In particular, the details of implementing a protocol converter for ISDN and CDMA (Code Division Multiple Access) modulation techniques used in the multi-channel transceiver 26 are described in pending patent applications Thomas E. Gorsuch and Carlo Amalfitano. Is described in detail in "Protocol Converter and Bandwidth Reduction Technology Providing Multiple nB + D ISDN Basic Rate Interface Links by Wireless Code Division Multiple Access Communication System" (filed Dec. 17, 1997, US patent application Ser. No. 08 / 992,759). It is stated. This application is assigned to Tantivi Communications, Inc., the assignee of the present application, and is incorporated herein by reference.

  The present invention is particularly relevant to the technology used in protocol converters 25 and 45, and to improve the effective throughput speed between transmitter and receiver in bit error-prone environments. The implementation of the channel 30 relates to the technology of the format of the data transmitted on the multiple logical subchannels 31-1, 31-2, ..., 31-n. In the following description, it is to be understood that the connection herein is bi-directional and the “transmitter” is either the subscriber unit 20 or the service provider unit 40.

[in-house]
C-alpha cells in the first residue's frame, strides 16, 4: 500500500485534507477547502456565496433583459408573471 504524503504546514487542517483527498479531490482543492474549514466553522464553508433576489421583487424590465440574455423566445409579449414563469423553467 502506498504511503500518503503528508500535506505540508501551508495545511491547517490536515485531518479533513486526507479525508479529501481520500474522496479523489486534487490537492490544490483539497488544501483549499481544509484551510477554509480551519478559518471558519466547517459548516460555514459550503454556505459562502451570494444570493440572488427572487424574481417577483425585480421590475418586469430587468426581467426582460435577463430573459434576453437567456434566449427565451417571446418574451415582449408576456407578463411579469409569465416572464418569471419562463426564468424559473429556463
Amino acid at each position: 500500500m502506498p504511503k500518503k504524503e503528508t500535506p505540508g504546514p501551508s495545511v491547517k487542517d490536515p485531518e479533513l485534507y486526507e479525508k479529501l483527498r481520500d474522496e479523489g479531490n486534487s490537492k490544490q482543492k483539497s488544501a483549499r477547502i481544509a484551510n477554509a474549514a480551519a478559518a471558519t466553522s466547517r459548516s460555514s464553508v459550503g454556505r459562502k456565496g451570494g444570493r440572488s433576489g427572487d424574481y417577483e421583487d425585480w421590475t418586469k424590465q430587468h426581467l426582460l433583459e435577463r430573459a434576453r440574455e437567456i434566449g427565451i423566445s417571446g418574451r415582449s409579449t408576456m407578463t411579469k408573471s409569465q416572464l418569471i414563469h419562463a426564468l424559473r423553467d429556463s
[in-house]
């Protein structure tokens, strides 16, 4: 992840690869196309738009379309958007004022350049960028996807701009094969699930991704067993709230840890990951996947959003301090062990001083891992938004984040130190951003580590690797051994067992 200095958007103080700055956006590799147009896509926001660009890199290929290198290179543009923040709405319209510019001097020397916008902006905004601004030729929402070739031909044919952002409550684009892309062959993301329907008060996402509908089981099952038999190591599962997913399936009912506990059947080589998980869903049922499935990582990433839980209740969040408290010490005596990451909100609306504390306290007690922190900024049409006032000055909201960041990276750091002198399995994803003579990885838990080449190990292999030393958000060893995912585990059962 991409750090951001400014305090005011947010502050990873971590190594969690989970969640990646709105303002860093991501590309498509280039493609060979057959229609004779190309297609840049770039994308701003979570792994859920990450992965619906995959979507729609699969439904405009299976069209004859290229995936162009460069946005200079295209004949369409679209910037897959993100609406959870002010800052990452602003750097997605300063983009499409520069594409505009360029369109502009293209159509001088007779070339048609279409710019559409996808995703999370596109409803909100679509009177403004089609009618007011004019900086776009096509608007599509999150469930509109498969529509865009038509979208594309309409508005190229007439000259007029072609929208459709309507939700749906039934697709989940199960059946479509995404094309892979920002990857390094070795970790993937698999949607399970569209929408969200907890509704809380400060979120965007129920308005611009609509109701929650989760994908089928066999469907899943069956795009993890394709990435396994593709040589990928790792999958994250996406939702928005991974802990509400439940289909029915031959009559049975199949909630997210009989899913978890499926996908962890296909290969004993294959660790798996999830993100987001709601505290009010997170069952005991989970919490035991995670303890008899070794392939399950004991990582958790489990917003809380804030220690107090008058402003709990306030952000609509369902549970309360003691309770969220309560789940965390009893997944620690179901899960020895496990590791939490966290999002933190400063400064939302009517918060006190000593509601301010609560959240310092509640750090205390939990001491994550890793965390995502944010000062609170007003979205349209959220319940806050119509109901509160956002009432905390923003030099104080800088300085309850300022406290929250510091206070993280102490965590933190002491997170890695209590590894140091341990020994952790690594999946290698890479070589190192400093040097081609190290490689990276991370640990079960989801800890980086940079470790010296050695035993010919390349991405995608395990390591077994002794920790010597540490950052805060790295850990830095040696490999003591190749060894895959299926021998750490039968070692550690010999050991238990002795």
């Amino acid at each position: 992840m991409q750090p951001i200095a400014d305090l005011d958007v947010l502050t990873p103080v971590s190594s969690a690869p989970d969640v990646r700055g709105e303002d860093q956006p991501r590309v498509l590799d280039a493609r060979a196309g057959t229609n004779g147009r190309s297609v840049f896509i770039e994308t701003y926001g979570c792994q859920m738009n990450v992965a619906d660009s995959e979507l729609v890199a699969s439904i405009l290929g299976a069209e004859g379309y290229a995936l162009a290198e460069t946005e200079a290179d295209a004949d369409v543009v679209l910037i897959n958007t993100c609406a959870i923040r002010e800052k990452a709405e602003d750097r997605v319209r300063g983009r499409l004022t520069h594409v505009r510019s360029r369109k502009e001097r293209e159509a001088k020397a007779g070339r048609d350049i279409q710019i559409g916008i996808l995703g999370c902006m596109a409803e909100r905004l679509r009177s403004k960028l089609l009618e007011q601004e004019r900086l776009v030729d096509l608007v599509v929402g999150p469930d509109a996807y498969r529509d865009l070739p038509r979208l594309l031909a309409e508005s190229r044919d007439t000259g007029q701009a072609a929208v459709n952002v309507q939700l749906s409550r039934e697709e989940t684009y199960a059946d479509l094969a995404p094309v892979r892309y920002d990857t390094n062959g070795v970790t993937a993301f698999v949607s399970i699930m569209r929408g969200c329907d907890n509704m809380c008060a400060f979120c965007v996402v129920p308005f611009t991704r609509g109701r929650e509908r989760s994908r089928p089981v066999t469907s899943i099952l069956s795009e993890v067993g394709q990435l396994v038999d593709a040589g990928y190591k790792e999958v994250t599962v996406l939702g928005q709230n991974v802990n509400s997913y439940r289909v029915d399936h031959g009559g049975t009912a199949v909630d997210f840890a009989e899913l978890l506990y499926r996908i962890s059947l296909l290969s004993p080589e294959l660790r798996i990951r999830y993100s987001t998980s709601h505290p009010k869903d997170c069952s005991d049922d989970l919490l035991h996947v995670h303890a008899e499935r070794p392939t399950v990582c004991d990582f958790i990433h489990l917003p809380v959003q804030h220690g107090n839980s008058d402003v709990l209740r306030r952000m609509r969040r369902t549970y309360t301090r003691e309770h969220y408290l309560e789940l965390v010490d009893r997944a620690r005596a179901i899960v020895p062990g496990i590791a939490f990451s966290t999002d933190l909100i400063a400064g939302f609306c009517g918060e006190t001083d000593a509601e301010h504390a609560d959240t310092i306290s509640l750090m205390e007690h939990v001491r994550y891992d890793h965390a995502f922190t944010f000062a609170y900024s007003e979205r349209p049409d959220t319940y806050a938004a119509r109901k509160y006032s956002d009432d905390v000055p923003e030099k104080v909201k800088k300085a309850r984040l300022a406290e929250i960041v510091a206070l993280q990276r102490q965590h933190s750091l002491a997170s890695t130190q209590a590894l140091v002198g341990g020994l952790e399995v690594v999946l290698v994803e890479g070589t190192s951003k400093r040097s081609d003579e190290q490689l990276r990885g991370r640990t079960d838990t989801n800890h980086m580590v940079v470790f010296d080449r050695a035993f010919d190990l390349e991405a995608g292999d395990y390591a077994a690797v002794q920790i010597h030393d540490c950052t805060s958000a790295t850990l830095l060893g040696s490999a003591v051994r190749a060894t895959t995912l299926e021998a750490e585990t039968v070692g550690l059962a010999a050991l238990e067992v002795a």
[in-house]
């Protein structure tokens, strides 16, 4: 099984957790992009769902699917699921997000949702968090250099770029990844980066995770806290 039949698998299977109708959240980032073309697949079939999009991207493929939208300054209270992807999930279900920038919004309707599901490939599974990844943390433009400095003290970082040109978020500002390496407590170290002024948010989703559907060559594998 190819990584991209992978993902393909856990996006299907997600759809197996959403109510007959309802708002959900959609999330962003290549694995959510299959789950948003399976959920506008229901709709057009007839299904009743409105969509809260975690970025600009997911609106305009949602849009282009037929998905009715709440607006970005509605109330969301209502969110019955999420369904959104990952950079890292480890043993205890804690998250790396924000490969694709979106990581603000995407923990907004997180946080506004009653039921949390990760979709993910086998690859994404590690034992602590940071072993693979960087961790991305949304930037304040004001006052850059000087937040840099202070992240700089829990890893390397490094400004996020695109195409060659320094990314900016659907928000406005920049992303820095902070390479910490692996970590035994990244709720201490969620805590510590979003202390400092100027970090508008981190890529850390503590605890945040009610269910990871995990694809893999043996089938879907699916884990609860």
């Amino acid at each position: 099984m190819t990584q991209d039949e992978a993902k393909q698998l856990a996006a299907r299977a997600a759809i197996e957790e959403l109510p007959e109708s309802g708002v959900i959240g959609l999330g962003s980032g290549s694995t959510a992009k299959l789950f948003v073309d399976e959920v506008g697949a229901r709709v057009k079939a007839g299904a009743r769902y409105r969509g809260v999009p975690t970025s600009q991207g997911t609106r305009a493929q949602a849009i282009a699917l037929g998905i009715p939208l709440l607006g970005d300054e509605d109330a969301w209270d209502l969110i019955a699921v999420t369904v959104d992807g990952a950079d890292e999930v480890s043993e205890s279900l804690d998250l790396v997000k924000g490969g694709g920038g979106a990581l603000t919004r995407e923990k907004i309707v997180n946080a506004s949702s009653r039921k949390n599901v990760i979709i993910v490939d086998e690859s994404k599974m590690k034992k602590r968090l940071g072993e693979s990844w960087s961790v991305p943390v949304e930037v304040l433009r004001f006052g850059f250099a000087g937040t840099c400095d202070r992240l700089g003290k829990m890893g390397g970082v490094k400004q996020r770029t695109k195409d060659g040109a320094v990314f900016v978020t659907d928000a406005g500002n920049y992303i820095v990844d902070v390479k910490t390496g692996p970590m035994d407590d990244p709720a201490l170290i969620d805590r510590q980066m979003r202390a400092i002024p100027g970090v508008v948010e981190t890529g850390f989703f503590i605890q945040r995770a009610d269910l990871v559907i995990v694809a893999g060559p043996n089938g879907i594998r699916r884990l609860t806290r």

Furthermore, an “error” in this specification is a bit error found in an upper layer such as a network layer. The present invention seeks to improve the overall system level bit error rate and does not attempt to guarantee absolute data integrity.

  2A and 2B show in detail the forward and reverse link blocks implemented in accordance with the present invention. Specifically, details of the protocol converter 25 and multi-channel transceiver 26 associated with the subscriber unit and the multi-channel transceiver 46 and protocol converter 45 associated with the service provider unit 40 are shown.

The description starts from the reverse link direction below FIG. 2A. The reverse link direction is a direction from the subscriber unit 20 to the service provider unit 40, and the reverse link protocol converter 25 includes a buffer 61, a segment assembly unit 62, and a forward error correction (FEC) unit 63. . The multi-channel transceiver 26 comprises a pseudo noise (PN) code generator 64, a modulator 65, and a radio frequency (RF) upconverter 66.